Our stock of fresh superlatives has already been depleted by the performance claims Aston Martin is making for the forthcoming Valkyrie AMR Pro. Based on the company’s early numbers, this track-only special is going to make any garden-variety hypercar seem barely more exciting than an overloaded minivan. We’re told to expect more than 1100 horsepower, less than 2200 pounds of mass, and—insiders say—the ability to generate more than its own weight in downforce. Yet the reality might end up being even more viscerally thrilling than those numbers suggest.
At the Geneva auto show, we got the chance to talk about the Valkyrie with the two senior executives jointly leading the project, Red Bull Racing’s Adrian Newey and Aston Martin’s creative director, Marek Reichman. The achievements section of Newey’s résumé takes up several closely typed pages; the 59-year-old Brit is the most successful Formula 1 designer of all time, having scored no fewer than 10 constructors’ championships with Williams, McLaren, and Red Bull Racing. The Valkyrie is the result of his long-held desire to create the ultimate street-legal performance car, but the track-only AMR Pro that was shown in concept form at Geneva will have an even blacker heart and will be unfettered by the restrictions normally applied to race cars.
Newey casually let slip that it could well end up bettering the extraordinary claimed figures. “The downforce we’re quoting is obviously early days,” he said. “We’re very early in the evolution of this car; the model you see now is effectively the ideas that stand behind it as a sketch given over to Marek’s team to interpret. It will of course change quite a lot from that.”
Buyers should not expect an excess of toys or, indeed, anything not explicitly involved in making the car go faster. “The lighter weight is mainly [from] stripping out all the things you don’t need for a track-only car—emissions related stuff and silly things like heaters, lights, and glass,” he said. “It has plexiglass instead. There’s slightly lighter construction, too, with carbon wishbones and carbon brakes rather than carbon-ceramics. Add that together, and it takes a fair bit of weight out.”
All versions of the Valkyrie will use a naturally aspirated V-12 engine in conjunction with a hybrid assistance system, but Newey said the car was almost designed with a radically different system.
“I spent a lot of time looking at different power units,” he said. “The two obvious choices were a V-6—either single- or twin-turbo—or a high-revving naturally aspirated V-12. In the end I came to the conclusion it should be the V-12 because of what that allowed you to do in terms of structural mounting, because it’s a very well-balanced engine with good NVH characteristics.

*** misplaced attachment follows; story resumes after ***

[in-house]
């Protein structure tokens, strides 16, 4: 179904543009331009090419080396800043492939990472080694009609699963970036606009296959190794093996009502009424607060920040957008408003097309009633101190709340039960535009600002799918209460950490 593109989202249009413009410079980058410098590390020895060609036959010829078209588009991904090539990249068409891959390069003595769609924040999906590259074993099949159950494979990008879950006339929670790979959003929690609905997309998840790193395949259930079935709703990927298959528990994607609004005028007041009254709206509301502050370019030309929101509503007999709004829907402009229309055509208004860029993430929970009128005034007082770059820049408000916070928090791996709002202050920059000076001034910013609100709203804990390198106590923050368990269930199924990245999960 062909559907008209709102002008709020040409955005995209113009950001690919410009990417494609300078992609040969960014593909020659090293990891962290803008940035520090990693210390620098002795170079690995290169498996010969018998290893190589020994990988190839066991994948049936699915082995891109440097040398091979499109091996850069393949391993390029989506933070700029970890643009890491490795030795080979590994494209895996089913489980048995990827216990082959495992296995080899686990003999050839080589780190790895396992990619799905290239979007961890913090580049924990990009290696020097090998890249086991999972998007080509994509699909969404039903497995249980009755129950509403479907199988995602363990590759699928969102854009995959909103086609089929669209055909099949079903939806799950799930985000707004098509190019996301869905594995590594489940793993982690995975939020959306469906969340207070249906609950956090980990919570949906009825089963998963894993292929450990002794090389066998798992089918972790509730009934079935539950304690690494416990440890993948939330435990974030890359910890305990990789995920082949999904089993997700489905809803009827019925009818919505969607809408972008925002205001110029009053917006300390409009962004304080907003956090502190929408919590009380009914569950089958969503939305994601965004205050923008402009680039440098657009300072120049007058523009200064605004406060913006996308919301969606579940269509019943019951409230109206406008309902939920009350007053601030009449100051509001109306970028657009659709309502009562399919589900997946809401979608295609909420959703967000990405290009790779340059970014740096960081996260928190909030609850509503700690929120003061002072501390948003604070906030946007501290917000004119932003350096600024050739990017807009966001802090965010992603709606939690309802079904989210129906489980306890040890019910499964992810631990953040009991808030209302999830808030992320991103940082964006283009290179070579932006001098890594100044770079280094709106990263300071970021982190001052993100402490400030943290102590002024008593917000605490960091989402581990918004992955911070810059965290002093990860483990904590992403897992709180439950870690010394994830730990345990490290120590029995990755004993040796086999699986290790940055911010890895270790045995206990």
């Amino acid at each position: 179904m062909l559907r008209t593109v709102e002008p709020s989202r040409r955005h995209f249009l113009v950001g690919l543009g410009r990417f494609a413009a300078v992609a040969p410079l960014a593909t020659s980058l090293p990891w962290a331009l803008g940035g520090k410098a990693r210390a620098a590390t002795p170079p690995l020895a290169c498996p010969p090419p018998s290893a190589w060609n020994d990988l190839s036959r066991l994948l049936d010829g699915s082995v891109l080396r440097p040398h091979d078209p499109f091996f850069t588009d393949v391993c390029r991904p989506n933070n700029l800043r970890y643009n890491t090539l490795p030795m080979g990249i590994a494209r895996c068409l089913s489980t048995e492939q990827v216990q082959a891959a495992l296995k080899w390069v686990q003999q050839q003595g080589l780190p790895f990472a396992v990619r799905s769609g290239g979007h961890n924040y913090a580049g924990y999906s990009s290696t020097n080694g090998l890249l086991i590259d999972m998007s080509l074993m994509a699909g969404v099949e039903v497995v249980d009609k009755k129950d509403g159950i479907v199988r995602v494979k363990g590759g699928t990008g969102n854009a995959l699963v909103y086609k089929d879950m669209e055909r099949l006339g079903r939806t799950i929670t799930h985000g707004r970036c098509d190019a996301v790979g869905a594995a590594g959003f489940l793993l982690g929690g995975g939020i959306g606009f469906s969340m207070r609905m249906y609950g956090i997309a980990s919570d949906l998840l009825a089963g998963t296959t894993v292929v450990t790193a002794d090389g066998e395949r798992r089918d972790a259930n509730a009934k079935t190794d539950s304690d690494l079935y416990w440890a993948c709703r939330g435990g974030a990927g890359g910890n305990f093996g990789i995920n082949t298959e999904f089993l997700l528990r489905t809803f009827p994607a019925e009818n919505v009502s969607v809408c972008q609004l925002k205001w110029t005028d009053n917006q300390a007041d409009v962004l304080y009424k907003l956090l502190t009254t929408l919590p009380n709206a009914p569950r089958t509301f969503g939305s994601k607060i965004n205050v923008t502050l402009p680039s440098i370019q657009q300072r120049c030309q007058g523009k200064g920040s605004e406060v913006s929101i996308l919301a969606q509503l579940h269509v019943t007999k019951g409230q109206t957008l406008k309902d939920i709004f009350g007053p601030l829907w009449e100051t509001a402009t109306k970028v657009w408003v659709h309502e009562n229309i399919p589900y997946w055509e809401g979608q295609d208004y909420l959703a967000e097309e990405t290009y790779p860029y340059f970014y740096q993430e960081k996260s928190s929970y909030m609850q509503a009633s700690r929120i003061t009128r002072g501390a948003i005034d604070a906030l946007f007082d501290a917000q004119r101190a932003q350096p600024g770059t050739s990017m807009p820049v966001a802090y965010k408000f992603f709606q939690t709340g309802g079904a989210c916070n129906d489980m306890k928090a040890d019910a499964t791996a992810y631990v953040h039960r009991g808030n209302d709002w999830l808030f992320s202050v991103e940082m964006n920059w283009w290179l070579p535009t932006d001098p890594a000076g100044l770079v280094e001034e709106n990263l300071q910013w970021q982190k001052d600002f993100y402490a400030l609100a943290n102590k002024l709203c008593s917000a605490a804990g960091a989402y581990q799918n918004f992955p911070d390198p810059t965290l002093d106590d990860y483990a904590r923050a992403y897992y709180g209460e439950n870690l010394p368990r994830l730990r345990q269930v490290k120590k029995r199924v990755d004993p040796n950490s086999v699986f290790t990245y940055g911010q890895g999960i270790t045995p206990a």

“And with a turbo you need intercoolers, so by the time you’ve put those and the turbos on it, the weight starts to become fairly similar, and unless you’ve got an e-turbo you’ve got response problems. So I felt that technically the V-12 was marginally superior, but it was a close call. And, of course, emotionally as well.”
Note that, in Newey’s world, emotion is clearly outvoted by performance. That’s how single-minded both he and the car are. Nobody knows yet quite how much faster the AMR Pro will be than its roadgoing sister, but the difference is likely to be substantial.
“It’s the combination of lighter weight, a bit more power, much more downforce, and slick tires,” Newey said. “Put those four factors together, and you are looking a quite a big improvement in lap time.”
We did get some more details on how the Pro will get its increase in power from that 6.5-liter V-12. “Once you’ve removed emissions equipment, that frees up engine performance,” Newey explained, “and Cosworth were able to retune to that. Plus there are some other differences. We go from plenum throttles to manifold throttles to give a bit more power. We can also tune the e-motor slightly.”
The other revelation is that there will actually be three versions, with the third sitting between the roadgoing Valkyrie and the full-fang AMR Pro. “There’s an intermediate product as well,” said Reichman. “We have the road car with a track pack on it . . . effectively it’s a plus pack that you can get on the road car because of some of the legal hoops we have to go through in order to put the car on the road.”
“It’s near the road car, in truth,” Newey added. “It’s the road car with a slightly different front clam, which allows a bit more bump travel and other things like uprated brake discs and cooling, which you clearly need on track given the level of downforce we have.”
Color us surprised if anyone actually orders the unadorned road car without this performance-boosting track pack.
Reichman admitted that adding design appeal to a car with the need for such aggressive aerodynamic performance is a challenge; we’ve been told the car will be capable of generating more than 3 g’s of peak lateral acceleration. “The trick,” he said, “is making the aero surface follow, in certain areas, some of the lines that the designer wants to have. We’ll have the conversation about whether it is better or worse, because of course it can’t be detrimental to what we want to do with the performance of the car. But there’s always more than one way to skin a cat.”
Valkyrie AMR Pro buyers won’t get their cars until after all the street-legal Valkyries have been delivered; apparently all of these have to be sold before the end of 2020 due to forthcoming changes to European emissions regulations. Given the high likelihood that the performance claims will grow even more outlandish in the gap before it makes production, we imagine it will be worth the wait.